In theory, the victory for Boris Johnson means he can't face another no-confidence motion for a year, securing his position in Downing Street. His position is different.
Weakened prime ministers are vulnerable to plotting, and their authority can be further undermined by rebellions among lawmakers in Parliament that make it impossible to get key legislation through.
Resignations by ministers, particularly senior ones, can cause serious damage to leaders, especially if they are orchestrated. Johnson's cabinet is heavily made up of his supporters, making this less likely, but it is not impossible. There were rumors this year that Rishi Sunak, the chancellor of the Exchequer, might quit, and if Mr. Johnson tried to demote him in a reshuffle, such speculation could return.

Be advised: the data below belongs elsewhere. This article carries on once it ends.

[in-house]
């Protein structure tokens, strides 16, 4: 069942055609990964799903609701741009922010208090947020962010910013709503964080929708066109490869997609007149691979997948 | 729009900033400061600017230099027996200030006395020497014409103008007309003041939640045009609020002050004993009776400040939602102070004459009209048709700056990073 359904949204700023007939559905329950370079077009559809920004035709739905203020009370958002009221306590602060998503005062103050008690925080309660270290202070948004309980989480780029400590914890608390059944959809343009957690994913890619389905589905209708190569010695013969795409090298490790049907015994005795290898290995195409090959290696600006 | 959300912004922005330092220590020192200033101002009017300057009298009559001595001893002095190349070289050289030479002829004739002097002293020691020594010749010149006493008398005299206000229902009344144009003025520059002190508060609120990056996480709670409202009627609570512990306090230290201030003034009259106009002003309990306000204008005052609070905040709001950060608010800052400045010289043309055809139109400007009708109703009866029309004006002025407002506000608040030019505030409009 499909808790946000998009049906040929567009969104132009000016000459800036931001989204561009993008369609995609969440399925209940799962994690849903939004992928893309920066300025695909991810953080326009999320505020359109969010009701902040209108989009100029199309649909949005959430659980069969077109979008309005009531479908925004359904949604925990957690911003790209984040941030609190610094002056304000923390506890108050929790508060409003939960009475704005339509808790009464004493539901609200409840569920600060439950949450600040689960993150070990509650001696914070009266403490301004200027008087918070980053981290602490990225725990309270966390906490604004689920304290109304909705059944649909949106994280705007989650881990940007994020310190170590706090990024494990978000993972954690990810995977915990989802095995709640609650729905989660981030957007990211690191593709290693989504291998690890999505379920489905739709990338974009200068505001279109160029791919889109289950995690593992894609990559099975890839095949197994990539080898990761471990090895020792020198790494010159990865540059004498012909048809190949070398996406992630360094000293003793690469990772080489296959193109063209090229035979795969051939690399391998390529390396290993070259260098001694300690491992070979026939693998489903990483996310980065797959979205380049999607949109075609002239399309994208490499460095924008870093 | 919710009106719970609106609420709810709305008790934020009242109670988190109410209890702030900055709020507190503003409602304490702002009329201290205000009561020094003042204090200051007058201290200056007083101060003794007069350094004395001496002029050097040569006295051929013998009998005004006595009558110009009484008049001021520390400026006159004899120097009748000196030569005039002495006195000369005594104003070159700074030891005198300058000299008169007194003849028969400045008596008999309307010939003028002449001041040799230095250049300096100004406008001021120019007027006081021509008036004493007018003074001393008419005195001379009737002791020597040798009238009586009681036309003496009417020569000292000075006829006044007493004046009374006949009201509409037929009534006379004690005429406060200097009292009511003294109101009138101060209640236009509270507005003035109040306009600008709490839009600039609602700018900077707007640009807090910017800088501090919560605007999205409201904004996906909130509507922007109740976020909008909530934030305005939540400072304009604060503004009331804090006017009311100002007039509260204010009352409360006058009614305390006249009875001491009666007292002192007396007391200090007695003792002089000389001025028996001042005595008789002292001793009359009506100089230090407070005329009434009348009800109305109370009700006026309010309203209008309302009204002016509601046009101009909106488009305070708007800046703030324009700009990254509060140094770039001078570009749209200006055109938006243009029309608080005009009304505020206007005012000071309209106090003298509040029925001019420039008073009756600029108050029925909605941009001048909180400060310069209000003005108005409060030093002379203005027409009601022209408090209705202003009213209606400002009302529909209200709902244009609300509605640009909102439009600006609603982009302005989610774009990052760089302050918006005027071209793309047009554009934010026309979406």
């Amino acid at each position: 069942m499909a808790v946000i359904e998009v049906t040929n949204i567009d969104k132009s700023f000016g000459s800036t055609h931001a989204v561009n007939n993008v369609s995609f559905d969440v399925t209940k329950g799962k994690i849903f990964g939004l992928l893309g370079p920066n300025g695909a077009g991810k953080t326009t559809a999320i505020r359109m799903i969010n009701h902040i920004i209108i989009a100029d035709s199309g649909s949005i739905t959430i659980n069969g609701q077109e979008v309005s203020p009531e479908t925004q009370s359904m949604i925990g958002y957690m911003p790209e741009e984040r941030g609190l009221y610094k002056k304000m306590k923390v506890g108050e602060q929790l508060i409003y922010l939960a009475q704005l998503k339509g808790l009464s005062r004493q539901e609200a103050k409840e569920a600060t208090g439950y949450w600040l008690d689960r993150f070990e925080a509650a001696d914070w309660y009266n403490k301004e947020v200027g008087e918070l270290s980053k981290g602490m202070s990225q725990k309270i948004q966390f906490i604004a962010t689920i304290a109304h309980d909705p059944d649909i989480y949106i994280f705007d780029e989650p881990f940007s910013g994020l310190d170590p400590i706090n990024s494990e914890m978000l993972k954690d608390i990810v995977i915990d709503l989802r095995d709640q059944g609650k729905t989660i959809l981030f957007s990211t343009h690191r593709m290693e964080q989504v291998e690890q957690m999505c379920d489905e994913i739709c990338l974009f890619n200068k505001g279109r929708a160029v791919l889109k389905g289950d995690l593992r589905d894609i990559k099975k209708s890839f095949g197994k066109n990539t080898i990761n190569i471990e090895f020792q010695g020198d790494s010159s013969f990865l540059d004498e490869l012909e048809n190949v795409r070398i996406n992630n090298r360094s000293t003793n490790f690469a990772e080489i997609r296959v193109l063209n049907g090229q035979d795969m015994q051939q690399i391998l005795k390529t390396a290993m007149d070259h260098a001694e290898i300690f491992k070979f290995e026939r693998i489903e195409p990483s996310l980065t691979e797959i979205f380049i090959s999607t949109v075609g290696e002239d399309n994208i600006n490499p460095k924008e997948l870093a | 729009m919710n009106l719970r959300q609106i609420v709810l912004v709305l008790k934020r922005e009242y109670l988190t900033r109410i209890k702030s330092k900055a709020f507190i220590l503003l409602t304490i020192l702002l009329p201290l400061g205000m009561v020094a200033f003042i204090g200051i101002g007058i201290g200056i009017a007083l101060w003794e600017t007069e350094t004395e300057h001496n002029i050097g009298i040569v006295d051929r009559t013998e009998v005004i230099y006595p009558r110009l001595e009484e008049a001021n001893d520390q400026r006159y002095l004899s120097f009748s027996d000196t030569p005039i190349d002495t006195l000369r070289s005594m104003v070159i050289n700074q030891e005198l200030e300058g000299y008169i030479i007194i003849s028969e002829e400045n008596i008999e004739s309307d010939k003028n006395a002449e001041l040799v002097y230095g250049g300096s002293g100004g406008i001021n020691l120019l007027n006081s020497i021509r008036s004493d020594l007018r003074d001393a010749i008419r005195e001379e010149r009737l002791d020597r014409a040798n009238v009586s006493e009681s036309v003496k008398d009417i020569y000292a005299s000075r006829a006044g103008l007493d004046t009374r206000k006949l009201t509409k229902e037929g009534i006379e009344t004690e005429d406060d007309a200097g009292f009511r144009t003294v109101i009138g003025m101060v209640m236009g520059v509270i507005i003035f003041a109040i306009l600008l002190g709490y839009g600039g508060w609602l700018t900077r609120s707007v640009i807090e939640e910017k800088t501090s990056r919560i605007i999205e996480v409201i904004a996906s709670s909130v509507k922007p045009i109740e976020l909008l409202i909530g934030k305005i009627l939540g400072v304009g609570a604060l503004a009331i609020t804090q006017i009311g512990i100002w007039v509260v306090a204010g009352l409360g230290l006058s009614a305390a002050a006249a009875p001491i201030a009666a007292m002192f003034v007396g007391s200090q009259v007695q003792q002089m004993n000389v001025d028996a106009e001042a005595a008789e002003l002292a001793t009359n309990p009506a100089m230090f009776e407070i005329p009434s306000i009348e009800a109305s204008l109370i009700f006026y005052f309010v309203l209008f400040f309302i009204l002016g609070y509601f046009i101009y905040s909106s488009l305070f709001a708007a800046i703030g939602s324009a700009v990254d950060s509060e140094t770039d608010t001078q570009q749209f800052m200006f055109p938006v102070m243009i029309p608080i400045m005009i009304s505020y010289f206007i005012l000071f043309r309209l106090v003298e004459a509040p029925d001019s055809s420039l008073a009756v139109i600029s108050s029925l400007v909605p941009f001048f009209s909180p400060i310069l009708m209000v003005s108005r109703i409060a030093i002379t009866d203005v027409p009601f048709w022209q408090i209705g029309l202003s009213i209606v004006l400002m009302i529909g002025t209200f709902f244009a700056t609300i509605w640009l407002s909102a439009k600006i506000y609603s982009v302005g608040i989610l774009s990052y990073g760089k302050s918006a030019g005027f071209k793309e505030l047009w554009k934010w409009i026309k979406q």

The rule that there can be no repeat of a no-confidence motion for a year could be changed by the senior hierarchy of the Conservative Party in Parliament.